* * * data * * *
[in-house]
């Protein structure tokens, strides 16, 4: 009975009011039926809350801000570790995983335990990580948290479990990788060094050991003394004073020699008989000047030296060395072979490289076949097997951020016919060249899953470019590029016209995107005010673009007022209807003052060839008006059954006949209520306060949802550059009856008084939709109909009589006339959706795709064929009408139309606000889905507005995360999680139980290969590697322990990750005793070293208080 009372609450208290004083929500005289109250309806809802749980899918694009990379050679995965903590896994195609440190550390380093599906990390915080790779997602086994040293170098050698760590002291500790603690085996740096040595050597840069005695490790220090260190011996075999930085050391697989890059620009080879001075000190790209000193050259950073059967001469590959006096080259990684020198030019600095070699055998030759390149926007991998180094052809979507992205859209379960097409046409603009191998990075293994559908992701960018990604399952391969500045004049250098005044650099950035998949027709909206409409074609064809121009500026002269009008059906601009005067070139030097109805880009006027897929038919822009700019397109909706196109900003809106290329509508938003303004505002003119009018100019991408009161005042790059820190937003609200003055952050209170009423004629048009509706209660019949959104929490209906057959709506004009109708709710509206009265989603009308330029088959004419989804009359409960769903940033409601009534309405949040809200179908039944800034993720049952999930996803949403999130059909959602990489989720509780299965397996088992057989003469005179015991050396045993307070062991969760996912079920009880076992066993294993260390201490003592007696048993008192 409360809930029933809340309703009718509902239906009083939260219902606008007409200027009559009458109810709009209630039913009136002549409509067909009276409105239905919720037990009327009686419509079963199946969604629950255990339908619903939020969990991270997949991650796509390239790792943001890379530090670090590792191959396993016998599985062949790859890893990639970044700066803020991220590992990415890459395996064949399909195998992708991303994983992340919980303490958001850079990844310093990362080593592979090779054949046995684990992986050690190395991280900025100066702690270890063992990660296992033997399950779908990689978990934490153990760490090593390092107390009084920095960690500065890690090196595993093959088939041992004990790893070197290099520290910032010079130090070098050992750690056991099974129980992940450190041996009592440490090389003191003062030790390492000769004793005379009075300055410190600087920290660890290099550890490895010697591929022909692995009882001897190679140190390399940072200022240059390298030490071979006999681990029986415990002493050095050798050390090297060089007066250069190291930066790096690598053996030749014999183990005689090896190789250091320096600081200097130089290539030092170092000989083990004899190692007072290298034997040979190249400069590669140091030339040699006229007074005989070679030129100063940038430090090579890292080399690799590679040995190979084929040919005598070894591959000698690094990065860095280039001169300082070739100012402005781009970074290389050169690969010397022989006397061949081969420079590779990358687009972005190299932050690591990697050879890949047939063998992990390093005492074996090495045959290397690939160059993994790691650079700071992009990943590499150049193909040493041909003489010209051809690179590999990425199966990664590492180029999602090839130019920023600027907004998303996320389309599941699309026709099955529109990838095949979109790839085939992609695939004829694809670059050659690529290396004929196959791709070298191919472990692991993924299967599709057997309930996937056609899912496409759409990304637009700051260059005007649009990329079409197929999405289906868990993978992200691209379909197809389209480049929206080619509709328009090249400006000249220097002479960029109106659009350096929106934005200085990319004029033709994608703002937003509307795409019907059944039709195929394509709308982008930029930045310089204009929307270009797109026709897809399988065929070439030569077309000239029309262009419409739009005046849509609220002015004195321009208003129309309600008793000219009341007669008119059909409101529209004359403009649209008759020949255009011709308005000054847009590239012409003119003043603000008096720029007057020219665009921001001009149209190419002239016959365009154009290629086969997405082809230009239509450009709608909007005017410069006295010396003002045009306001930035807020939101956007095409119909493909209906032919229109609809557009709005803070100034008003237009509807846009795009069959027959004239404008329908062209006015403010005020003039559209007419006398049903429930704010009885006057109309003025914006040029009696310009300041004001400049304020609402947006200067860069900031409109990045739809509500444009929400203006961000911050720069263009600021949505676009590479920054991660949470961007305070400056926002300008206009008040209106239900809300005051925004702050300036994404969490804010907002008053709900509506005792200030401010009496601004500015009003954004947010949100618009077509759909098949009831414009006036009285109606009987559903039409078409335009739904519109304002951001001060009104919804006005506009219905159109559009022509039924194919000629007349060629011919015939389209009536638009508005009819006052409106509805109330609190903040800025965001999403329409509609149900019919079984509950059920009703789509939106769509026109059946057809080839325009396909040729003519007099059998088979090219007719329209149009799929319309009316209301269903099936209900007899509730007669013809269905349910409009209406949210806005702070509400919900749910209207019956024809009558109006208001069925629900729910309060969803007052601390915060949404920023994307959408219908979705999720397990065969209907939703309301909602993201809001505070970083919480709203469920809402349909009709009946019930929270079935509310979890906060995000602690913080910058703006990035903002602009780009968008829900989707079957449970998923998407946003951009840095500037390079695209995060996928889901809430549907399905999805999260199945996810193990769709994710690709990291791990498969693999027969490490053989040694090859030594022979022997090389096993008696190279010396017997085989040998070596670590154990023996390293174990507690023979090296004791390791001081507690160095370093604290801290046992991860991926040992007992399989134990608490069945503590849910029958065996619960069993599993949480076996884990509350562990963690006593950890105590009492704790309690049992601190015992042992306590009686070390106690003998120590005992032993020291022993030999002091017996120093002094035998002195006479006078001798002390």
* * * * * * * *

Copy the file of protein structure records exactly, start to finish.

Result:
[in-house]
């Protein structure tokens, strides 16, 4: 009975009011039926809350801000570790995983335990990580948290479990990788060094050991003394004073020699008989000047030296060395072979490289076949097997951020016919060249899953470019590029016209995107005010673009007022209807003052060839008006059954006949209520306060949802550059009856008084939709109909009589006339959706795709064929009408139309606000889905507005995360999680139980290969590697322990990750005793070293208080 009372609450208290004083929500005289109250309806809802749980899918694009990379050679995965903590896994195609440190550390380093599906990390915080790779997602086994040293170098050698760590002291500790603690085996740096040595050597840069005695490790220090260190011996075999930085050391697989890059620009080879001075000190790209000193050259950073059967001469590959006096080259990684020198030019600095070699055998030759390149926007991998180094052809979507992205859209379960097409046409603009191998990075293994559908992701960018990604399952391969500045004049250098005044650099950035998949027709909206409409074609064809121009500026002269009008059906601009005067070139030097109805880009006027897929038919822009700019397109909706196109900003809106290329509508938003303004505002003119009018100019991408009161005042790059820190937003609200003055952050209170009423004629048009509706209660019949959104929490209906057959709506004009109708709710509206009265989603009308330029088959004419989804009359409960769903940033409601009534309405949040809200179908039944800034993720049952999930996803949403999130059909959602990489989720509780299965397996088992057989003469005179015991050396045993307070062991969760996912079920009880076992066993294993260390201490003592007696048993008192 409360809930029933809340309703009718509902239906009083939260219902606008007409200027009559009458109810709009209630039913009136002549409509067909009276409105239905919720037990009327009686419509079963199946969604629950255990339908619903939020969990991270997949991650796509390239790792943001890379530090670090590792191959396993016998599985062949790859890893990639970044700066803020991220590992990415890459395996064949399909195998992708991303994983992340919980303490958001850079990844310093990362080593592979090779054949046995684990992986050690190395991280900025100066702690270890063992990660296992033997399950779908990689978990934490153990760490090593390092107390009084920095960690500065890690090196595993093959088939041992004990790893070197290099520290910032010079130090070098050992750690056991099974129980992940450190041996009592440490090389003191003062030790390492000769004793005379009075300055410190600087920290660890290099550890490895010697591929022909692995009882001897190679140190390399940072200022240059390298030490071979006999681990029986415990002493050095050798050390090297060089007066250069190291930066790096690598053996030749014999183990005689090896190789250091320096600081200097130089290539030092170092000989083990004899190692007072290298034997040979190249400069590669140091030339040699006229007074005989070679030129100063940038430090090579890292080399690799590679040995190979084929040919005598070894591959000698690094990065860095280039001169300082070739100012402005781009970074290389050169690969010397022989006397061949081969420079590779990358687009972005190299932050690591990697050879890949047939063998992990390093005492074996090495045959290397690939160059993994790691650079700071992009990943590499150049193909040493041909003489010209051809690179590999990425199966990664590492180029999602090839130019920023600027907004998303996320389309599941699309026709099955529109990838095949979109790839085939992609695939004829694809670059050659690529290396004929196959791709070298191919472990692991993924299967599709057997309930996937056609899912496409759409990304637009700051260059005007649009990329079409197929999405289906868990993978992200691209379909197809389209480049929206080619509709328009090249400006000249220097002479960029109106659009350096929106934005200085990319004029033709994608703002937003509307795409019907059944039709195929394509709308982008930029930045310089204009929307270009797109026709897809399988065929070439030569077309000239029309262009419409739009005046849509609220002015004195321009208003129309309600008793000219009341007669008119059909409101529209004359403009649209008759020949255009011709308005000054847009590239012409003119003043603000008096720029007057020219665009921001001009149209190419002239016959365009154009290629086969997405082809230009239509450009709608909007005017410069006295010396003002045009306001930035807020939101956007095409119909493909209906032919229109609809557009709005803070100034008003237009509807846009795009069959027959004239404008329908062209006015403010005020003039559209007419006398049903429930704010009885006057109309003025914006040029009696310009300041004001400049304020609402947006200067860069900031409109990045739809509500444009929400203006961000911050720069263009600021949505676009590479920054991660949470961007305070400056926002300008206009008040209106239900809300005051925004702050300036994404969490804010907002008053709900509506005792200030401010009496601004500015009003954004947010949100618009077509759909098949009831414009006036009285109606009987559903039409078409335009739904519109304002951001001060009104919804006005506009219905159109559009022509039924194919000629007349060629011919015939389209009536638009508005009819006052409106509805109330609190903040800025965001999403329409509609149900019919079984509950059920009703789509939106769509026109059946057809080839325009396909040729003519007099059998088979090219007719329209149009799929319309009316209301269903099936209900007899509730007669013809269905349910409009209406949210806005702070509400919900749910209207019956024809009558109006208001069925629900729910309060969803007052601390915060949404920023994307959408219908979705999720397990065969209907939703309301909602993201809001505070970083919480709203469920809402349909009709009946019930929270079935509310979890906060995000602690913080910058703006990035903002602009780009968008829900989707079957449970998923998407946003951009840095500037390079695209995060996928889901809430549907399905999805999260199945996810193990769709994710690709990291791990498969693999027969490490053989040694090859030594022979022997090389096993008696190279010396017997085989040998070596670590154990023996390293174990507690023979090296004791390791001081507690160095370093604290801290046992991860991926040992007992399989134990608490069945503590849910029958065996619960069993599993949480076996884990509350562990963690006593950890105590009492704790309690049992601190015992042992306590009686070390106690003998120590005992032993020291022993030999002091017996120093002094035998002195006479006078001798002390």